Studies examining how the mechanical properties of acrylic resin are affected by the addition of different nanoparticles have reported conflicting results.,,,, However, none of the studies in the literature have examined the effect of gold nanoparticles on the mechanical properties of PMMA; therefore, it was not possible to compare the results of the present study and those of previous similar studies.
Some studies have reported that the effect of the incorporation of nanoparticles such as Ag, TiO2, and SiO2 on the mechanical properties of acrylic resins is directly correlated with the concentration of nanoparticles, with nanocomposite strength decreasing as nanoparticle concentrations increase., Similarly, the present study found that PMMA flexural strength was lower with the addition of a higher concentration of AuNPs (0.2%) when compared to a lower concentration of AuNPs (0.05%). In contrast, differences in nanoparticle size were not found to result in significant differences in PMMA flexural strength. Accordingly, it may be concluded that adding AuNPs to PMMA in suitable concentrations may enhance the mechanical properties of denture bases in clinical practice.
The current study is limited by its investigation of only one formulation of acrylic resin and by the fact that as an in vitro study, it does not accurately simulate intraoral conditions. Given that the properties of acrylic resins may be affected by factors such as changes in pH and temperature  that occur in the intraoral environment, predicting the clinical behavior of the material based on its in vitro behavior can be difficult. Therefore, in addition to further in vitro studies, clinical studies are also required.
| Conclusion|| |
Within the limitations of this study, the following conclusions can be drawn:
- PMMA flexural strength increases with the addition of AuNPs
- The increase in PMMA flexural strength is greater with the addition of 0.05% AuNPs when compared to 0.2% AuNPs
- Gold nanoparticle size does not affect PMMA flexural strength.
Financial support and sponsorship
Conflicts of interest
There are no conflicts of interest.
| References|| |
Wang W, Liao S, Zhu Y, Liu M, Zhao Q, Fu Y. Recent Applications of nanomaterials in prosthodontics. J Nanomater2015;1-11. [Doi. 10.1155/2015/408643].
Torres LS, Marin LM, Anita RE, Padron GH, Castano VM. Biocompatible metal-oxide nanoparticles: Nanotechnology improvement of conventional prosthetic acrylic resins. J Nanomater 2011;1-18. [Doi. 10.1155/2011/941561].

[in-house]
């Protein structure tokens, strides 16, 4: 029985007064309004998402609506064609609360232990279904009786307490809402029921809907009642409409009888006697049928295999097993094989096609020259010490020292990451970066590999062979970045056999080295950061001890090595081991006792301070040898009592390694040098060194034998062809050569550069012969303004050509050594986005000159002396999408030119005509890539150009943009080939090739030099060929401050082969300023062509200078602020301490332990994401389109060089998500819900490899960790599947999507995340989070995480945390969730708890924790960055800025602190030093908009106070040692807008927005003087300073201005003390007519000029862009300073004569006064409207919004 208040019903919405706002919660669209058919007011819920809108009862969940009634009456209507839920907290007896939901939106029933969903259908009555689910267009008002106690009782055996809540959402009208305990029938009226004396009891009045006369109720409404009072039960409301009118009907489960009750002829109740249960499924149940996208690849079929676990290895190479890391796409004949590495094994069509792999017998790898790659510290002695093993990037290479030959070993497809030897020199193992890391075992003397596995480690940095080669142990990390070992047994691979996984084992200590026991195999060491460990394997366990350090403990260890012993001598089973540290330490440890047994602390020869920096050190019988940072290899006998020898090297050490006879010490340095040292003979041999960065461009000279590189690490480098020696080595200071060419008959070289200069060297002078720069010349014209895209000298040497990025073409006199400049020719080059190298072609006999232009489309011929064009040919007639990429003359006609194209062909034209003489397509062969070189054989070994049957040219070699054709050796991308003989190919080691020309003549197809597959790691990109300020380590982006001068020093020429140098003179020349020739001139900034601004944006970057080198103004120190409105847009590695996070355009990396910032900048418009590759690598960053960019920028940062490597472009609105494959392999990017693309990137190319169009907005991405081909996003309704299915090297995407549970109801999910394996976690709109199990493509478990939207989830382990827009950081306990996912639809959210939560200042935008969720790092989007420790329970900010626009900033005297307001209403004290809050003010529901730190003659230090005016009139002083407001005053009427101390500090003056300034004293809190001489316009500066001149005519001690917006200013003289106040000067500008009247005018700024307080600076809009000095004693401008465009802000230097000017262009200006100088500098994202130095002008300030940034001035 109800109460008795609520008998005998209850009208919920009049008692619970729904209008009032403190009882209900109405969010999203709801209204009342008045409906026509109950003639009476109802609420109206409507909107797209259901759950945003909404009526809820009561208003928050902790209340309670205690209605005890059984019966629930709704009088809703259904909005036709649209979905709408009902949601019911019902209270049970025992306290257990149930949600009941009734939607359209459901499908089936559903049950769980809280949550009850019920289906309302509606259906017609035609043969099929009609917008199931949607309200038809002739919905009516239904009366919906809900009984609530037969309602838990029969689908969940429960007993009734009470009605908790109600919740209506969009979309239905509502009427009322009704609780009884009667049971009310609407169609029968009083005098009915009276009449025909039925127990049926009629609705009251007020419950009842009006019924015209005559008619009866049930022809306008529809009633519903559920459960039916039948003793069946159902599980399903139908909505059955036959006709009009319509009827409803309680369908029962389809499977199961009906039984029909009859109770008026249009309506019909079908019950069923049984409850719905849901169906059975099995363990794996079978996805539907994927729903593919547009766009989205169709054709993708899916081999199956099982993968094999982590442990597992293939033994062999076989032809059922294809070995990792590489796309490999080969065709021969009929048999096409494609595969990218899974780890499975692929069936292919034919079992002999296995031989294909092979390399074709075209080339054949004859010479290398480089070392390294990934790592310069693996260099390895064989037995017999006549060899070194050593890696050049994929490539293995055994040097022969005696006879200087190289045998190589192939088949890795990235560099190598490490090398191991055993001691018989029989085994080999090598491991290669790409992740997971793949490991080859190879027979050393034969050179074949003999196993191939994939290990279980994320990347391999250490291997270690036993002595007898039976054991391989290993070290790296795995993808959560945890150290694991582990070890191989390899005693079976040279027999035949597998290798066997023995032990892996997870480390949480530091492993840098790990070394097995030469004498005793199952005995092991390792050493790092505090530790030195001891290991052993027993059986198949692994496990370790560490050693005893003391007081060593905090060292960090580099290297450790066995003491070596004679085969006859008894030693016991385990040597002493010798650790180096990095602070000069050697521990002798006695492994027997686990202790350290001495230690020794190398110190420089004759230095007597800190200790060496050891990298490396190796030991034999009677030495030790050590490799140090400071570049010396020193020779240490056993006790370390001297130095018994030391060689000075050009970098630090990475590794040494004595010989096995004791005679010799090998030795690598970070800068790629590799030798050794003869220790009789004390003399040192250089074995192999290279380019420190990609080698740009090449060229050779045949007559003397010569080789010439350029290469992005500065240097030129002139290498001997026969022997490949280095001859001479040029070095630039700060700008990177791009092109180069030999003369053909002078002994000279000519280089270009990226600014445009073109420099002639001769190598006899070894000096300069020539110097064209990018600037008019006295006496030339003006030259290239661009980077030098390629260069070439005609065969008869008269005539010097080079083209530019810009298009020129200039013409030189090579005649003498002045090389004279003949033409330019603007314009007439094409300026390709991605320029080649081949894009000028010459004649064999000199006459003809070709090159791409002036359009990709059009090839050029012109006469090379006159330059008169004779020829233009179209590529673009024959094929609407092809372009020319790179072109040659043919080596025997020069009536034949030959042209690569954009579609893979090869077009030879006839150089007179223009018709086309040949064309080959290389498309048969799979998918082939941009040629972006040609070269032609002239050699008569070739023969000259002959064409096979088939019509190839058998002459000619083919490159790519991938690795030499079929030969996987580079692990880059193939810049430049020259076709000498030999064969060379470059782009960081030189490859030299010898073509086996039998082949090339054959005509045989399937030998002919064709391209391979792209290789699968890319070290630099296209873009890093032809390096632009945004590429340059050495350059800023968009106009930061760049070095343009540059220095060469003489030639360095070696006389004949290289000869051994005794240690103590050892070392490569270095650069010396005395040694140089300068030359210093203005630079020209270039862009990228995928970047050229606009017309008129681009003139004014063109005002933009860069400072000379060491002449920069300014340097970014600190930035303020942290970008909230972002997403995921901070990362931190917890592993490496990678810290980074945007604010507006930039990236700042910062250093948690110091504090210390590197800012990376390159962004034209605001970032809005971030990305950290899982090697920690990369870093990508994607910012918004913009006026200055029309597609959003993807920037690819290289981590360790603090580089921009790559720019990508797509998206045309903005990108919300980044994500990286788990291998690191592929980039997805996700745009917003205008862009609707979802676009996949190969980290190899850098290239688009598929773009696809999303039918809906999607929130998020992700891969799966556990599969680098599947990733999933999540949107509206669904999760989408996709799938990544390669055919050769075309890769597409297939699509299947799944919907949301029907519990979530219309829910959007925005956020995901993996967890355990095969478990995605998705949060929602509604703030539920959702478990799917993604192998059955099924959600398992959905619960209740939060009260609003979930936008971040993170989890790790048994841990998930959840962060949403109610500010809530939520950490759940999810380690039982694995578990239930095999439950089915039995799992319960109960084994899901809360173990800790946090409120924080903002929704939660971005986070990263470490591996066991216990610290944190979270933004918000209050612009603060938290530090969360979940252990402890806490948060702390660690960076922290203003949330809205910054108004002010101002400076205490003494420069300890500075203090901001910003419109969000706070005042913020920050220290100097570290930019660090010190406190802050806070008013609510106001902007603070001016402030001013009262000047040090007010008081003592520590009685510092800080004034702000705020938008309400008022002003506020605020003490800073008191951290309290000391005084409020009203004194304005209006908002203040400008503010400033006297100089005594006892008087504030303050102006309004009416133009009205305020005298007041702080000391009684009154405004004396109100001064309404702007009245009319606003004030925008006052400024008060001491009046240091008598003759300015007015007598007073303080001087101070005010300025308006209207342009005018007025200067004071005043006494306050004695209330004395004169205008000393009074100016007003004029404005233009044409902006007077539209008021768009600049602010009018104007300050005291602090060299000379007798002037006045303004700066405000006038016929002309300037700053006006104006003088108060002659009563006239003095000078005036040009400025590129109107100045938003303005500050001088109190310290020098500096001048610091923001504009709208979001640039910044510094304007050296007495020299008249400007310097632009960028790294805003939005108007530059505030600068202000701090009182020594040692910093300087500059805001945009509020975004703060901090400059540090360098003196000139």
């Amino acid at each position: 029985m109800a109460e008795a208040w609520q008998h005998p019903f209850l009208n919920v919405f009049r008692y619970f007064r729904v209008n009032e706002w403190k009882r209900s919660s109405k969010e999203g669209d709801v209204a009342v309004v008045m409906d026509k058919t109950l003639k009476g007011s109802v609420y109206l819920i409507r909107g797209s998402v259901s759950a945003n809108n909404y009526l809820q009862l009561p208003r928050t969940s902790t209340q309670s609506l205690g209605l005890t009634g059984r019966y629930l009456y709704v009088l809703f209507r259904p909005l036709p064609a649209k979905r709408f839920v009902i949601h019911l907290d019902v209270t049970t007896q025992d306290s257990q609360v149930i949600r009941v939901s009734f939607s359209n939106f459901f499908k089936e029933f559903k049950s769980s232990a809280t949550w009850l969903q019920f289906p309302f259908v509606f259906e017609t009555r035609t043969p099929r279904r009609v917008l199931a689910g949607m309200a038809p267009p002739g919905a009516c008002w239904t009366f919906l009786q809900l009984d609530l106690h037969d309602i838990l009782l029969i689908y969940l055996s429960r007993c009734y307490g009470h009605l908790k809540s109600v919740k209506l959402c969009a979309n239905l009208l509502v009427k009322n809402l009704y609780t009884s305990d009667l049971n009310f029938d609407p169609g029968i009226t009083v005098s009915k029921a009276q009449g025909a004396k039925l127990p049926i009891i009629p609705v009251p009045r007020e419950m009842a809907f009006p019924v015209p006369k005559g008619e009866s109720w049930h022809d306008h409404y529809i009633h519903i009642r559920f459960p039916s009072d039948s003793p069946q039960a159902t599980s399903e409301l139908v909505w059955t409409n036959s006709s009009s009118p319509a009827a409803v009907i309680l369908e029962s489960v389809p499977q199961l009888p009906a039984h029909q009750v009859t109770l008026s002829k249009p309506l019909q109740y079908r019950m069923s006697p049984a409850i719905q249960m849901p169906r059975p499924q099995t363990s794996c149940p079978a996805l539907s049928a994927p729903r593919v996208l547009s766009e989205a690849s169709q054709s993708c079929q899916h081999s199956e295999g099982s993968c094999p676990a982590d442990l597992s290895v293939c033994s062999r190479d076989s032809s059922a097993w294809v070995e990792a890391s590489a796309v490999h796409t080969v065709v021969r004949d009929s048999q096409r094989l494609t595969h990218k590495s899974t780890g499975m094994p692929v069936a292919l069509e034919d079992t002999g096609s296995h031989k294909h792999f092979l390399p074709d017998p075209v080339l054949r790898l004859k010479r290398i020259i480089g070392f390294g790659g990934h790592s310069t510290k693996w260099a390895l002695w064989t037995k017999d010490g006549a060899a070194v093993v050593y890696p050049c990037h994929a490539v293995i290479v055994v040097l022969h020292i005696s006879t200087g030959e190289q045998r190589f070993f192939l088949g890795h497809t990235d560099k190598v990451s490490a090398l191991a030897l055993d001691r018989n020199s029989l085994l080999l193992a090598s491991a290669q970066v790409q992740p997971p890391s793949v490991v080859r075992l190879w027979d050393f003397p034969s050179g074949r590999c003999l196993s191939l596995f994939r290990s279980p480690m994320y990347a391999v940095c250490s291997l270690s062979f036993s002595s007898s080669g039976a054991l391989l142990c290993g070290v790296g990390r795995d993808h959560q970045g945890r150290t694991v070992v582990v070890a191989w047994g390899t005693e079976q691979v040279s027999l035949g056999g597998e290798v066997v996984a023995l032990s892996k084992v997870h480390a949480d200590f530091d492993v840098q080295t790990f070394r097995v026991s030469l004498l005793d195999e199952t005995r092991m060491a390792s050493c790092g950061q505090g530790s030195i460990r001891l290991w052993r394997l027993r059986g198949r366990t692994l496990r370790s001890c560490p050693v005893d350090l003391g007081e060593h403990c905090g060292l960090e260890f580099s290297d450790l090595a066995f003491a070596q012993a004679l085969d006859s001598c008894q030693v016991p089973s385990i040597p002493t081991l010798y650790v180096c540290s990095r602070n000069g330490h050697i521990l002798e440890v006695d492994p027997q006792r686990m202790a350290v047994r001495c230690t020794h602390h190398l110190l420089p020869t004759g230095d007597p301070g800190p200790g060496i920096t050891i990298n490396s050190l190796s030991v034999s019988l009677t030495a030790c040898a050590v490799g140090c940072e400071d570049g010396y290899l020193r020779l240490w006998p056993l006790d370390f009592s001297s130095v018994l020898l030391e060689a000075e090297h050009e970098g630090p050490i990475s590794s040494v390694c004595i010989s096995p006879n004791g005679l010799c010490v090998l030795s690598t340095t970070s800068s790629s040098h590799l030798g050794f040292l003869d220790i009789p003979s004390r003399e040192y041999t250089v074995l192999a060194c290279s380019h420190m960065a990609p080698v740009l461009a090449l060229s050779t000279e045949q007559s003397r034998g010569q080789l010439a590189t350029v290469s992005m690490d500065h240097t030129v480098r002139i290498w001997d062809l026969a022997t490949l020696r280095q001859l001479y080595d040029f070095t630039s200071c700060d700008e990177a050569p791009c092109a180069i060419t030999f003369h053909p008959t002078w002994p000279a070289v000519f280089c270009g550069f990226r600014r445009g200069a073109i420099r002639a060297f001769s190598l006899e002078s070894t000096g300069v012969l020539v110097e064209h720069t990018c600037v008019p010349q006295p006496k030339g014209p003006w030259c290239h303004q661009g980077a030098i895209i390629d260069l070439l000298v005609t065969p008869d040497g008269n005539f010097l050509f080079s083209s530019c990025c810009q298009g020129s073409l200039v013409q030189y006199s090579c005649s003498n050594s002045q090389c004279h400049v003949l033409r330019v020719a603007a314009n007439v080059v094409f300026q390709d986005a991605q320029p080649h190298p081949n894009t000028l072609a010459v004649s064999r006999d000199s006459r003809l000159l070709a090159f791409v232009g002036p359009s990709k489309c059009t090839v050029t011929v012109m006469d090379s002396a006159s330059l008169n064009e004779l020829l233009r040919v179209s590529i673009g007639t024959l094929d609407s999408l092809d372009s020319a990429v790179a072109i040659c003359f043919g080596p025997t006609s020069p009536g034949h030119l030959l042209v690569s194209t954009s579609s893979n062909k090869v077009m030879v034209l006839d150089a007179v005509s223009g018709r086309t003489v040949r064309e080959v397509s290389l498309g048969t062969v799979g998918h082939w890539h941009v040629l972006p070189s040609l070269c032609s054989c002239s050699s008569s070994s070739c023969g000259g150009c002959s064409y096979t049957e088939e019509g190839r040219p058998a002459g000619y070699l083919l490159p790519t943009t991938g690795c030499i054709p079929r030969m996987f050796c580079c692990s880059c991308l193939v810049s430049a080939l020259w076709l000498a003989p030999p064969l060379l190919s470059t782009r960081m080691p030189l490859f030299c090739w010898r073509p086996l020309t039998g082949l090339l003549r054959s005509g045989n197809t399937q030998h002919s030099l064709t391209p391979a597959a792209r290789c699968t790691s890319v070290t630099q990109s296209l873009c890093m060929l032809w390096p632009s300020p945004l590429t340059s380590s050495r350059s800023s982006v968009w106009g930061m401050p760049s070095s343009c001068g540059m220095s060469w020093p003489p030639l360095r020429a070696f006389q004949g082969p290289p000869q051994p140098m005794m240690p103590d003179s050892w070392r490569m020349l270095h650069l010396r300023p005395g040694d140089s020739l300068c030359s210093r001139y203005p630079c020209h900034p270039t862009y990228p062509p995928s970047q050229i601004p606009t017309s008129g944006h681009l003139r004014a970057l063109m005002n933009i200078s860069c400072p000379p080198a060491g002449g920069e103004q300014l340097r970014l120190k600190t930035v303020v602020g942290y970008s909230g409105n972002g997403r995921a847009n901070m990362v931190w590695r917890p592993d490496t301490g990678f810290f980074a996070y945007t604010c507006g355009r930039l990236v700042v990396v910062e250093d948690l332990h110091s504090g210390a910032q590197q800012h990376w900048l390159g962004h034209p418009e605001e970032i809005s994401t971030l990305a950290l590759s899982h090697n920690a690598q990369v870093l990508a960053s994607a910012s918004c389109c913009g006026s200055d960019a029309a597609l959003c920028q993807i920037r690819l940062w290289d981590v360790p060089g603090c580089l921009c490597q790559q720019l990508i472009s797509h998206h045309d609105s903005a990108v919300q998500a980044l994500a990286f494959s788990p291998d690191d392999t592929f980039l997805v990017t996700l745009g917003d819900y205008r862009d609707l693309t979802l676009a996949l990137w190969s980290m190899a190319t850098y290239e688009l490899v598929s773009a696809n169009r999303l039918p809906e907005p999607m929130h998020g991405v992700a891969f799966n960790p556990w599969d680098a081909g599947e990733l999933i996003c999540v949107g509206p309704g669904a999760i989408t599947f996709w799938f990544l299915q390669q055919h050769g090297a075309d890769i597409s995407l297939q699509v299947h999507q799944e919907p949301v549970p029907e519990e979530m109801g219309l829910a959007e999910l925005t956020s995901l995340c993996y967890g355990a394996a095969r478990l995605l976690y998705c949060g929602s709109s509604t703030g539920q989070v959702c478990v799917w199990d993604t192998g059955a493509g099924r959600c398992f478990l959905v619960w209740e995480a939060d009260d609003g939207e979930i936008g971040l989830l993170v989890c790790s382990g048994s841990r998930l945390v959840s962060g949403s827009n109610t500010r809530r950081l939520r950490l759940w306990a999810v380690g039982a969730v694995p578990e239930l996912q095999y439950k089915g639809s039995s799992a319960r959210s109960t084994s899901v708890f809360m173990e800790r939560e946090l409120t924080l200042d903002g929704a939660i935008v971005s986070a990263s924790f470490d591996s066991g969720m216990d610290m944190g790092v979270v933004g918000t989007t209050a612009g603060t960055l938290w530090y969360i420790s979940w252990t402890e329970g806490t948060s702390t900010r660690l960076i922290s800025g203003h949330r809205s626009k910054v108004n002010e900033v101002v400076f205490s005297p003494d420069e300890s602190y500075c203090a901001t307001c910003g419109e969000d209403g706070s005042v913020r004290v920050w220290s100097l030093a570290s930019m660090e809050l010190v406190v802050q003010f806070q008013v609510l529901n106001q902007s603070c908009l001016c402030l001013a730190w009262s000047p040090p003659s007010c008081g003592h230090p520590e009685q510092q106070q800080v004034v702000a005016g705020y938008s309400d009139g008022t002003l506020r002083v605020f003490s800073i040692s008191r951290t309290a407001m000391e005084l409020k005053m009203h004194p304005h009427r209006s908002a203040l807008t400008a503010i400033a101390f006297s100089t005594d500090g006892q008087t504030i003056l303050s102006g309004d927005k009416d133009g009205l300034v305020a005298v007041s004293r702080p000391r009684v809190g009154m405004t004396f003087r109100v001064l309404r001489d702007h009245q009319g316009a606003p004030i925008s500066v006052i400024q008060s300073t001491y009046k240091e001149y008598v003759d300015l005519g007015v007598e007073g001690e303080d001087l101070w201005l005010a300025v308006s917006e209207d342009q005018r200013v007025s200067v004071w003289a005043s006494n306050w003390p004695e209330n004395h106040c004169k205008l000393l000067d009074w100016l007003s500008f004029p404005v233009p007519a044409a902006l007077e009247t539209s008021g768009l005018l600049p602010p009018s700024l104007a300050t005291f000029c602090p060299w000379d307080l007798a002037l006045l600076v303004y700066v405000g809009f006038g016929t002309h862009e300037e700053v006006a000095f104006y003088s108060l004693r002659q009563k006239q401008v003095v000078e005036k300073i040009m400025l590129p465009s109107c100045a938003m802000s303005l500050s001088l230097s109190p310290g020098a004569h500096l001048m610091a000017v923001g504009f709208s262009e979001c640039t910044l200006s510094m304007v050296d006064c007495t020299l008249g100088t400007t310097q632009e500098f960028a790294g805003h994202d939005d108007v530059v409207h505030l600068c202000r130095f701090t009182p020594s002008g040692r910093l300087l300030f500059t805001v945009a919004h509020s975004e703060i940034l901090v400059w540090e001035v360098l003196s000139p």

Gubin SP. Metal containing nano-particles within polymeric matrices: Preparation, structure, and properties. Colloids Surf A Physicochem Eng Asp 2002;202:155-63.
Maki DG, Tambyah PA. Engineering out the risk for infection with urinary catheters. Emerg Infect Dis 2001;7:342-7.
Lansdown AB. Silver. I: Its antibacterial properties and mechanism of action. J Wound Care 2002;11:125-30.
Sawant SN, Selvaraj V, Prabhawathi V, Doble M. Antibiofilm properties of silver and gold incorporated PU, PCLm, PC and PMMA nanocomposites under two shear conditions. PLoS One 2013;8:e63311.
Corcione CE, Maffezzoli A. Glass transition in thermosetting claynanocomposite polyurethanes. Thermochim Acta 2009;485:43-8.
Maio ED, Iannace S, Sorrentino L, Nicolais L. Isothermal crystallization in PCL/clay nanocomposites investigated with thermal and rheometric methods. Polymer 2004;45:8893.
Sanchez-Soto M, Schiraldi DA, Illescas S. Study of the morphology and properties of melt-mixed polycarbonate-POSS nanocomposites. Eur Polymer J 2009;45:341-52.
Yeo SY, Jeong SH. Preparation and characterization of polypropylene/silver nanocomposite fibers. Polymer Int 2003;52:1053-57.
Feng QL, Wu J, Chen GQ, Cui FZ, Kim TN, Kim JO, et al.
Amechanistic study of the antibacterial effect of silver ions on Escherichia coli
and Staphylococcus aureus
. J Biomed Mater Res 2000;52:662-8.
Kraft CN, Hansis M, Arens S, Menger MD, Vollmar B. Striated muscle microvascular response to silver implants: A comparative in vivo
study with titanium and stainless steel. J Biomed Mater Res 2000;49:192-9.
Gupta A, Silver S. Silver as a biocide: Will resistance become a problem? Nat Biotechnol 1998;16:888.
Lin CC, Yeh YC, Yang CY, Chen CL, Chen GF, Chen CC, et al.
Selective binding of mannose-encapsulated gold nanoparticles to type 1 pili in Escherichia coli
. J Am Chem Soc 2002;124:3508-9.
Khalili Fard J, Jafari S, Eghbal MA. A review of molecular mechanisms involved in toxicity of nanoparticles. Adv Pharm Bull 2015;5:447-54.